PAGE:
The Tipton Daily Tribune from Tipton, Indiana on January 5, 1971 · Page 2
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The Tipton Daily Tribune from Tipton, Indiana · Page 2

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Tuesday, January 5, 1971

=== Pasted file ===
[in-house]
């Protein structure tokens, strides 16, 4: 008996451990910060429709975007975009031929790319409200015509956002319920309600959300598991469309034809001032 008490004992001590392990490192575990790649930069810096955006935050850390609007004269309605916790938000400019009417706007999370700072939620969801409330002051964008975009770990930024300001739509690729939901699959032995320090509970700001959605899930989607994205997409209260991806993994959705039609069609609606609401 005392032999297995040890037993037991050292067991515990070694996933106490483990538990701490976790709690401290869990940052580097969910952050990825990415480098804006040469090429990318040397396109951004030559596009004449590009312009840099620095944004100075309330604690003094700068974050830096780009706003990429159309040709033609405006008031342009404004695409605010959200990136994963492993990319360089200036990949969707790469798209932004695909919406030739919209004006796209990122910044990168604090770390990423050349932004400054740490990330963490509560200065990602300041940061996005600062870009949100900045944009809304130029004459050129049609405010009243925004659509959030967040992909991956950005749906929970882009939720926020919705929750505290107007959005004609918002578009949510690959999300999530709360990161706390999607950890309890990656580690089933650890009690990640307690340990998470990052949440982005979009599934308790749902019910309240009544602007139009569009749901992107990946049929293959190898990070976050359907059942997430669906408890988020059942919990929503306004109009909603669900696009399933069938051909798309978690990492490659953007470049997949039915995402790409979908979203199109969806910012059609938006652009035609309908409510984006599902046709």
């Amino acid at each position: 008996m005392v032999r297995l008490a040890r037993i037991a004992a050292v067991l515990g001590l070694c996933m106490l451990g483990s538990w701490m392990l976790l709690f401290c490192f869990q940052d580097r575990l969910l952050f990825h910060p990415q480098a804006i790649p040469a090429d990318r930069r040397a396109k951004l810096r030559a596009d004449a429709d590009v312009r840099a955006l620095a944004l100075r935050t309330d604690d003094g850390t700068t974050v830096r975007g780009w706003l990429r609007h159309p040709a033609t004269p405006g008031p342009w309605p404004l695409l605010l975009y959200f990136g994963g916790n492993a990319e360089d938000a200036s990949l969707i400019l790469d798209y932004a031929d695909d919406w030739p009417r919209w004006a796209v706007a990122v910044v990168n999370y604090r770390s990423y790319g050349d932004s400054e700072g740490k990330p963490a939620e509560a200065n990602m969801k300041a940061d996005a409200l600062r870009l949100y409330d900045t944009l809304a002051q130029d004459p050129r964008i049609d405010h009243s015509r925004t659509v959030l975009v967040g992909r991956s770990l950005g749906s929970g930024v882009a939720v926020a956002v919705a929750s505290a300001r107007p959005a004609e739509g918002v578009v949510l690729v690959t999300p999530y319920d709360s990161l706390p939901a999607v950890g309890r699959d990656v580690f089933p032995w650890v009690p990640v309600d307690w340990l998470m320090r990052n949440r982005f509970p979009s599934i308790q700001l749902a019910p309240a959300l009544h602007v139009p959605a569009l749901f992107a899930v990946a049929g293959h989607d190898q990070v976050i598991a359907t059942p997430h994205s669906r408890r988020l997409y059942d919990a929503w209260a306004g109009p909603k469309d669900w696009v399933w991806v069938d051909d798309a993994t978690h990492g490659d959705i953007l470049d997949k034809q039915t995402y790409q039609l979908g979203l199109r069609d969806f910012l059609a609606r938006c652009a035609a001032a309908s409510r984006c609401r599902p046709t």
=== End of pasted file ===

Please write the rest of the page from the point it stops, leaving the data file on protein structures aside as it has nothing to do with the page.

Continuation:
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Page 2 THE TIPTON (INDIANA) DAILY TRIBUNE The Tipton Daily Tribune 221-223 E. Jefferson Street Tipton, Indiana 46072 ! . } , Phone 675-2115 " By carrier in city ........"...., 45$ per week BY MAIL: Tipton and adjacent Counties; • 1 year . $11.00 6 months ............... 6.50 3months ................ 3.50 Subscription PAID IN ADVANCE-No mail subscription accepted where carrier delivery is maintained. Member: UNITED PRESS INTERNATIONAL Entered as Second Class Matter October 4, 1895 at the Post Office in Tipton, Indiana, under the Act of Congress of March 3, 1897. A SECOND-CLASS POSTABE PAID IN TIPTON, IND. PUBLISHED DAILY EXCEPT SUNDAY iv n With tL Drd una : une IT IS COLD B-R-R-R! By R.D. Martey YEP2 Cold but healthy! But you know folks it really is an inspiring sight to see the kids at Jefferson school.. .and the policeman on duty, ready for that daily chore of directing traffic on Jefferson street. The cold was there alright, but you know, those kids in the 10 degree cold were. ready.. .and' so was the policeman. A'tip of the hat'to both! | RT FOLKS AT THE COURTHOUSE are getting started on their respective new positions. . .and .seem to be ready and willing to get the job done. We visited several of the offices yesterday, and found that ail were on the job. . .and ready to serve the people and are certain that they will give the best they have on all occasions." They are ready and willing to accept your complaints,, when you may have them, but how about a'pat on the back for THEM*.. .whenever it is possible? WORTH REPEATING WE HAVE SOMETHING here worth 'repeating, especially at . this time of year, when we are all starting out a new year. J. and promising ourselves that we will do a good'job.. .and give the best we have to make that job we hold a success. j j •' a THE LETTER: "' " ' . : _ , j j- HAVE YOU EVER stopped to realize what the organization you work for really is? It's a great group of people working together to make a better living. The person who isn't loyal to his company really isn't loyal to himself and also his fellow workers, for he isn't putting forth the best effort he can put forth. You see, if the organization does not succeed, nobody benefits.' | j MAYBE IT IS TIME tp stop and think back a little,- and maybe you will realize that perhaps along the way.. .at times, you have said things in anger, against the company or the people you work with,. something you really don't mean, but it just 'popped out'' .. .with nothing really to prime it at all! ' • | j TRY TO BE HONEST with yourself...you rely on your company for a living, that may include the whole ball of wax, salary, pen-- sion, vacation. if NOW, doesn't your success depend on what you do for the company you are with? You depend on your company and they depend on you! This is an unbeatable combination, one that doesn't exist in some other countries where there is a different philosophy! NOW AGAIN, a good honest living can only be obtained by a good honest-day .of work. . .and this may not always be just .the regular 8 hour day. It may- require more, and without griping! ~*If you intend to get ahead, give all you have.. .do your job »J: and do it with vigor, y. and honesty, don't lag! JJ BE PROUD of the company you work for, there Will be times of demoralization, etc; but if you have the right attitude it will SHOW.: .and vou will get ahead. it IN' FACT, you are the' one who will do the controlling of your future. Therefore it will pay to do the job to the best of your ability. . .do it willingly and without rancor toward any other , employee, for it is you who will either win or suffer the consequences if you are not right with yourself.. .and right with your job! = 'PEP UP' WE CAN USE! WE LISTENED to the press conference of the President bit the United States last evening.. .and are hopeful, as he seems to be, that 1971 will be a good year. Let's all hope so; we all know that we can stand a good year, without being SIDETRACKED by PROMISES of -legislation that -will ease the economy, but which Congress never seems to'come up with, or at least hasn't to date. We believe it 'is time for them to consider the taxpayer, instead of playing politics at a time when this nation is battling "to win some sort of victoFj ^both abroad.. .and at home. . j j , NEWSMEN were there to question the president. Answers were almost always forthcoming.. .but somehow it seemed that this was more of a SHOW for the people on the sidelines, than one in which the 'nitty gritty' of the matter was there to be aired! We would jmuch rather see SHORTER news conferences, and on matters as 'they occur. . .and up to date show, instead of what might term a replay! • |- YET. . .a promise'to pep up the economy, is at least half a loaf of bread; now it Is up to the politicians in Washington to see that the whole loaf is produced.. .'and stop playing politics when this country is fighting what seems to be an uphill battle against ' almost insurmountable odds. • •' ;.)•[/ -' TRUE? • HOW MUCH we enjoy what we have is more important than HOW MUCH we have! We were talking to a retired businessman yester T day, and this was his philosophy, and we would say that he certainly is a prime example of such philosophic statements. 4 !| It'ieems to this'writer that life Is full of people who have more than tbey know what to do with.. .but they don't seem to be able to be, content Heck, if the capacity for contentment and enjoyment is not there where is the joy of having? TUESDAY, JANUAUY.5. 1971 Nixon Veto Recalls Depression Flap Over Work Progress Administration \ By ARNOLD B.SAWELAK By United Press international. WPA worker: "I don't have a shovel." Foreman: "Then you don't have to work." WPA worker: "Yeah, but what wilt I lean on." Between M35-*hd 1943, the Works Progress Administration employed 8.5 million Americans; paid out nearly $9 billion in wages; built, repaired and improved thousands of roads, buildings and parks; supported art, music, theater and writing; operated schools and health centers; wasted a lot of money; kept a lot of people from starving; and became the butt of uncounted jokes, of which the above is a memorable example. Although there were federally-subsidized work-relief programs before and after WPA, it has come to symbolize for many Americans the New Deal at its experimental best or boondoggling worst. And when President Nixon vetoed the 1970 manpower bill on grounds that it would provide "WPA-type jobs,"' those of his generation and political persuasion understood just what he meant Nixon objected to a provision that would have granted states and cities $200 million (rising to $1.5 billion in 1974) to hire the unemployed for sanitation,health, conservation and a long list of (other public service jobs. The President called such jobs "dead end" and "a reversion to the remedies that were tried 35 years ago." He meant WPA. - 1 In 5 Unemployed Actually, the premise of those who inserted the big public employment program in the administration's manpower training bill was quite a bit different from those who created WPA. / Then, with one out of five workers - unemployed and business only slowly recovering from the depths of Depression, federal work projects were seen as an alternative to cash or '. commodity relief, but hot as a TELEVISION SCHEDULE 4:00 O <B> Dick Van Dyke O Early Report O B>9 New* fPl Eyewitness Newt CD Wtti'iNnr *:30 Q ; Daniel Israel becomes involved with a group of orphans. O Early Report (Cont'd) O Big Newt' (Cont'd) CD ABC Newt @ Mistcrogcr* 7:00 O Daniel Boone (Cont'd) O NBC Newt O CBS Newt O Beat the Clock G3 (B) Origeml The ort of poper folding. • ;; 7:30 " O Petticoat Junction There are five volunteers to be hoby Kdthy Jo's godfather. O Don Knott* Sebastian Cabot, the Lennon Sisters and Louis Nye are' scheduled to visit Don. O Beverly Hillbillies The Clarhpetts mon the battlements against an expected Invasion of grunion, which they believe to be hostile aliens. IB Mot) Sauea 1 A group of student activists take over their college campus administration building, with Julie and en elderly teacher as their.hos­ tages. GD (B) feparimci* Weother by numbers Is demonstrated. '.'•*•. ' 8:00 O Truth Or Consequence* O Dan knetrs (Cont'd) O Green Acres Oliver and Lisa agree to hove their farmhouse painted, free of charge, os part of a point company's advertising program. 09 Med Squad (Cont'd).. • f£) (B) Forsyte Saga Repeat of Sunday's progranv 8:30 O What's My Line Q Julia Both Corey and Dr. Chegley leorn' the disadvantages of using profanity.. Q Hee Hew Guest stars ore Charley Pride,. Amanda Bloke and Mickey Mantle. ' CD Mevia af the Week, "Alias Smith end Jones" (TV Movie), starring Pete Duel and Ben Murphy. Two notorious des- perodoes seeking amnesty give up their lawless ways and attempt to go straight. O (•) Forsyte (Cont'd) 9:00 O David Frost ' Bob and Ray, Ogden Nash, Jackie Moms M a b I e y and Felicia Sanders. . . ' O First Tuesday Tonight 's ptogrom includes o report on what is going on in'Japan . . now. O He* Hew (Cont'd) CD Movie ef the W*ek (Cont'd) 8D The Advocates "Should" the Government Adopt, Permonent Wage-price Controls for Unions and Industries?" '"' *:30 -." O David Frost (Cont'd) O Tuesday (Cont'd) •JB Ta.Reme With Lave Alison accidentally gets a port in an -improvisationol. hippie film being mode in Rpme. , (BMevie (Cont'd) £0 Advocates i Cont'd) 10:00 O David Frost (Cont'd) O Tuesday (Cont'd) O *0 Minutes News broodcost prcsenteJ in o •nagozine format with Mike Wallace and Morley Safer as on tlie- dr editors. CD Moreut Welby. M.D. "Another Buckle for Wesley Hill.''- CQ Hollywood TV Theater "Big Fish, Little Fish:" Hugh Wheeler's comedy of o man trapped in a rut by his barnacle­ like friends. 10:30 O Local Newt O Tuesday (Cont'd) : O Minutes (Cont'd) CD Marcus Walhy (Cont'd) £B Theater (Cont'd). o o o 11:00 (B) Perry Mason Final Report . Local Newt Eyewitness Newt 11:30 O <») Perry Mason (Cont'd) Q Tanlaht O Lata Shew CD Dkk Cavett Wed., Jan. 6 4:30 T«W «y la IntJ tana >CoflMllteMiMl 7:00 (B) Panorama Today CBS' New* . • 7:30 Kartoon Karnhrat' Today (Cont'd) CBS. New* (Cont'd) o o CD a a o a o o CD 8:00 O Kaniivel (Cont'd) O TesJey (Cont'd) O Caataia Kangaree CD Cefleaa (Cont'd) •£0 Q Keraivel (Cont'd) O Today (Cont'd) O Cant. Kangaraa (Cont'd) CD TBA • 9:00 O (•> Te.aar Q Virginia Graham Q CoHw Cup Theater "Captain Ughtfoot" (1955), with Rock Hudson and Barbara Rush. Rebel leader of the Irish revolution bottles the English. * CD Paul Disaa Show . 9:30 - O Jack LaLana* Q Graham (Cont'd) O Theater (Cont'd) CD Pwal Diian (Cont'd) 10:00 Lucy Shew Dinah's Piece Theater (Cont'd) Paul Dixon (Cont'd) 10:30 Movie Game C «Mi C#nttVtS*981 Beverfy Hillbllliet CD That Girl 11:00 ' Girl Talk Century Sale Family Affair CD ••witched 11:30 O Newt O Hattywaad Square* O Lava af Ufa CO lyewftneti Newt 12:00 O Chuckwaaan'Theeter O Jeopardy O Where the Heart It CD S0-S0 Club . . o o o CD O O O O O O 12:30 O Chuckwagan (Cont'd) O Aftomoon/Channol<6 O Seerch for Tomorrow CD S0-S0 Cluh (Cont'd) 1:00 O Hefiywaai Mevia. "Morylond" (1945), with John Poyn* rind Wolter Brennah. A woman, whose husband Is killed' In a horse race, vows: her son permanent soiution to unemployment. ". Today, there are many who believe private enterprise never willbe able, even in times of .high prosperity^ to employ all who want to work. The advocates of the government as "the employer of last resort" argue that there are thousands of public service jobs to be filled—trash collectors, nonprofessional assistants for teachers and nurses are exam­ ples-rand hundreds of thousands of hard core unemployed to fill them. That is far different from the situation (10.6 million unemployed) when President Franklin D. Roosevelt set up WPA 35 years ago, and gave it the mission of putting 3.5 million persons to work in constructive jobs. 1 Many Weaknesses Though WPA came to mean make-work "leaf raking" jobs to its critics, under Harry L. Hopkins it produced a bewildering array of goods, services and projects. From the Central Park Zoo in New York to the "Aquatic Gardens in San Francisco, from an art program that turned out 108,000 paintings to a sweing project. that produced 383,000 articles of clothing, WPA. put men and women to work. Beginning only five years after President Herbert Hoover could say "under our political system, government is not nor should it be, a general employer of labor," WPA always provoked bitter objections from those who felt it was an instrument of moral decay for the working classes and a harbinger of botshevism.' But it lasted untii the demand for weapons to fight World War ill ended widespread unemployment in the United States. - Even among - the political . successors of Roosevelt - and Hopkins, it is hard to find a staunch defender of WPA today.. As- with the war on poverty of the mid-1960's, the blunders and- weaknesses of WPA were so thoroughly ventilated by its critics in the 1930's that it simply got a dirty name. " ' • • |. History Of.Safey Pin . : Then, because the program was, rushed into operation and aimed primarily at putting the jobless to. work, there were boondoggles. A project to research the history of the safety pm was obviously going to arouse indignation, just as did the roads that cracked and the sewer lines built uphill. i Still, there are some with fond memories of WPA. In a recent article for the Urban Coalition magazine, City, Lois .Craig noted, that Orson Welles got- his start in the theater project, Jackson Pollock, Stuart Davis, Willem de Kooning and Mark Rothko, all of whose works command thousands of dollars now, painted for WPA, and Richard Wright, one of the first black authors to tell white America how it felt to be black, in j the United States,, got his start with WPA. Those were the big projects. I There were others. The repair ' of! 94 million books. The ; preparation of 1.2. million hot ' lunches for school children. The i literacy and naturalization classes for as' many as 293,000 \ adults a month. These were transitory programs. But those | they helped in those days of seemingly unending poverty understandably remember WPA for something besides a worker leaning on a shovel'. j Control of the Menopause WHAT IS the attitude of physicians towards the use of a- hormone throughout j the time of a woman's change of life? .'••..)•;; '.-).•• Mrs. G. F., Ohio Dear Mr§. FJ: Estrogen, or female sex hormone, has been studied for many years in an effort to prove its positive value during ' Dr. Coleman TRADITION ESTABLISHED - LONDON (UPIKMrs.' Roy. Jones gave birth Friday to her second successive New ] Year's, day baby, a boy named Paul.! Last Jan. 1, she gave birth to her first son, Stuart j the m en o - jp a u s e . j or | change of; life. A great : many 1 e a di ing gynecologists ha v e been enthusi- -r- astic about us- i n g estrogen " in t he j pre. menopausal and menopausal period in order ] to limit the so- called process'of; aging. | ' , These' physicians believe _that patients who' have j been •given the estrogen horrnone seem to feel | better and to maintain their muscle body- tone. : ..'].' • ;•' j" - Some believe^ too. that there ' ^is a delay in the absorption of . . calcium' that may accompany menopause. I | Other specialists in women's diseases, hSwever, are] less than enthusiastic about the use of estrogen during _ the period of menopause. > |''" • Rather than becoming en-; trapped in a scientific controversy or a maze of statistics, you must follow the dictates of your own. doctor. He knows you best. j '•There are .j many reasons., ' why a doctor jmay decide not . to give estrogen.to one Woman, and yet give it to another. . For that which is beneficial to one' person is not -necessarily beneficial to another. . ; ' * ;* What is Cushing's: disease? .Mr. E. V., Ga. Dear. Mr. YA-l; Cushing's disease was named for one of the great physicians bf this century. He was the first to • describe this rare condition. The disorder, a very complex one, is the result'of severe disturbances of the hormone-secretions of the pituitary and the adrenal glands. • The pituitary gland. in the brain and the adrenal gland near the kidney are dependent on each o^her. and both control some |f the most vital functions op the body. The discovery of- cortisone and ACTH has given modern -medicine far greater control over this rare disease. * * * What is the cause bf repeated painful .sores in the mouth? ,Is there any way to prevent or cure them ? ' • Miss W. M... Ore. Dear Miss M.: Usually, these are canker sores, or "aphthorus ulcers," andi they are indeed painful. Their cause is unknown. A virus is the suspected culprit. Emotional disturbances and poor dental hygiene' have been accused, but these are speculative. Application of a- local anesthetic may relieve the pain. Preparations such', as Lactinex .and Vacid. containing the bacillus that helps to sour milk, may be beneficial as a prc- ventiqn 'and a cure. They are safe and worth a try. SPKAjKING OF YOUR HEALTH: Keep, a first-aid kit in the°back of your car. Dr. Lester Coleman has prepared a special booklet for readers of the column entitled, "Pay Attention to Your Heart." For your copy, send , 25 cents in coin, and a large, self-addressed 6-cent stamped envelope to Lester L. Coleman, M.D., P.O." Box - 5170, "Grand Central- Station, New York, N. Y. 10017. Please mention the booklet by title. (C 1970. King Features Syndicate; Inc.) "an instinct for movement of history" (Commentary) "j Washington Window By STEWART HENSLEY UPI Diplomatic Reporter WASHINGTON (UPI) -W. Averell Harriman, 'who has been described as "an idealist without illusions," will be 80 in November. He has spent much of 55 of those -years negotiating with the Communists. . Even thos'e who disagree with Harriman's ideas on Vow to end the yietnam ' War acknowledge! .that. hi£° j^gprdj < j |(L _thie. , past- is' expansion' of three' lectures he delivered last year at Lehigh University. The book, "America and Russia in a Changing World,"- is being published this week by Doubleday and Company. . ! Among other things Harriman believes: !'.-'• — President Nixon is jnaking serious, mistakes in his technique for ending the Viehnara . War, on his years for being soft Communism because of reasonable approach to negotiations. Yet he .condemns as misguided those American "intellectuals and "students who make excuses" for the Communists whenever Russia takes oppressive measures. These people, he say's, "only set back the cause" of those within Russia who are trying to make the regime less autocratic. • **h> Paris Roosevelt himself, .fastened-. lu f...* B JR 0I W 4 Mt ..Wf-'pwi-in ,. — ^^o^tet-/^lasion the "leaf raking" tag'oi}. WES.' TJWjtflUng .Commvuust .actioas-" Weitfter'r^ttean ->r^/the Miadfe "^Ha^im.aji.vjfh'fi-wis President In his 1935 State of •the'*tfn^ >^lr»!^s-'^ ' ^c^Sson's chief message, asking for fund».V>.".J^ M *rie^ —^h ^rl%$k % ii»%«i».-f>ari« HMM> reform work-relief, hesairL; am not willing that the vifality of our people be further sapped by the giving of cash or market baskets, for a few hours' of weekly work cutting gr&s, raking leaves or picking up papers in public parks." ( in Writing" his sVatimnsi are appropriate, btit! "but *is. a proaNm for the memoirs, which willcover the opposes violence in any form as ^perpetuation of the war ... While will' never rida. O Aftmeon (Cont'd) O Local N*w> O 50-50 Club (Cont'd) 1:30 O Movi« (Cont'd) ' O Wordi and Music O At World Tumi Gj) Mok« A DMI 2:00 Q Movi* (Cont'd) O Day* af Our. Uvat ° O Many Splcnaorad Thiai CD Nawlywad. Gama 2:30 O Mavia (Cont'd) O Tha Dactora O Tha Guiding Ufht Q Datlnf Gama 3:00 O Gourmet O Another World O Sacral Starm f£) Ganaral Hospital . 3:30 O TBA O Bright Promise '• O Edge of Night CQ One Life ta Live 4:00 O Popeye and Jania era from Benjamin Harrison to Richard Nixon, Harriman' wants to make sure that hpbod, is in doubt about what he think; should be done in the future. Accidental Book j He has put together a book which he describes as "somewhat an accident." It is an a means of protest. Harriman was criticized as a warmonger when as ambassador to Moscow, he warned President Franklin, D.: Roosevelt that Russian policy was going to turn tbugh aganist the West after World War n. He has been criticized in recent TODAY'S By United Press International ALMANAC ; V! Greeks Oorthodox Patriarch Today Is Tuesday, Jan. 5, the Athenagoras met in Jerusalem O O CO o o o Another World '.Gamer Pyla Dark Shadows 4:30 r-> Papaya (Cont 'd) Mike Douglas _ (B) Carry Show "The Night Wolkar" (1964), with Robert Taylor and Barbara Stan-' wyck. A wee Ithy widow is haunted by a recurring dream. CD B<9 Valley CD Sesame Street 5:00 O TBA ' O Mike Douglas (Cont'd) O (B> Show (Cont'd) CS Valley (Cont'd) O Sesame (Cont'd). 5:30 O <•> Addame Family. O Mike Douglas (Cont 'd) O (B) tarty Shew (Cont 'd) | fifth day of 1971. The moon is between its first • quarter and full phase. < The morning stars are Mercury, Venus, Mars and Jupiter. The evening star is Saturn. ! Those born on this date are i under the sign of Capricorn. ! Zebulon Pike, discoverer of l Pike's Peak, was born on Jan, ;]5, 1779. "• j On this day in history: ! In 1925 Mrs. Nellie Tayloe Ross of Wyoming was sworn, in jas the first woman governor in U.S. history. I " | In 1959 West Germany gave [support to previous British 1 , I French and American rejec,- itioiis of a Soviet proposal to make West' Berlin a free city. 1 In 1964 Pope Paul VI and to discuss Christian unity. In 1968 Antohin Novotny was ousted as chairman of the Czechoslovakia^ Communist party and was replaced by Alexander Dubcek. ' A thought for today: William' Somerset; Maugham said; "there are two good things in life, freedom of thought and freedom of action.'' ' SOME RETREAT SANDRINGHAM, England (UPI) — Prince Philip and Prince Charles saw smoke from their weekend [ retreat Friday and went to investigate. The source was - a j fish and chips vendor stoking up for the day's trade. Furthermore, the Vietnaraiza- tion of the war is dependent on an unpopular and '. repressive military government" in Saigon. Harriman said. that-- even if the United States leaves a residual ..force' in. Vietnam, "there is no indication that they (Saigon} can. continue ' to operate successfully without American air, artillery and logistics support." Dring his. long government service, Harriman was secretary of commerce during the Truman administration, gover­ nor'of New York in the 1950s and assistant and under secretary of state in the Kennedy administration. _ • • •> Mlsteregers h-RUSTCO^n at Your Friendly " Bank FARMERS LOAN & TRUST COMPANY .110 E. Jeff.SC . Tipton, Indiana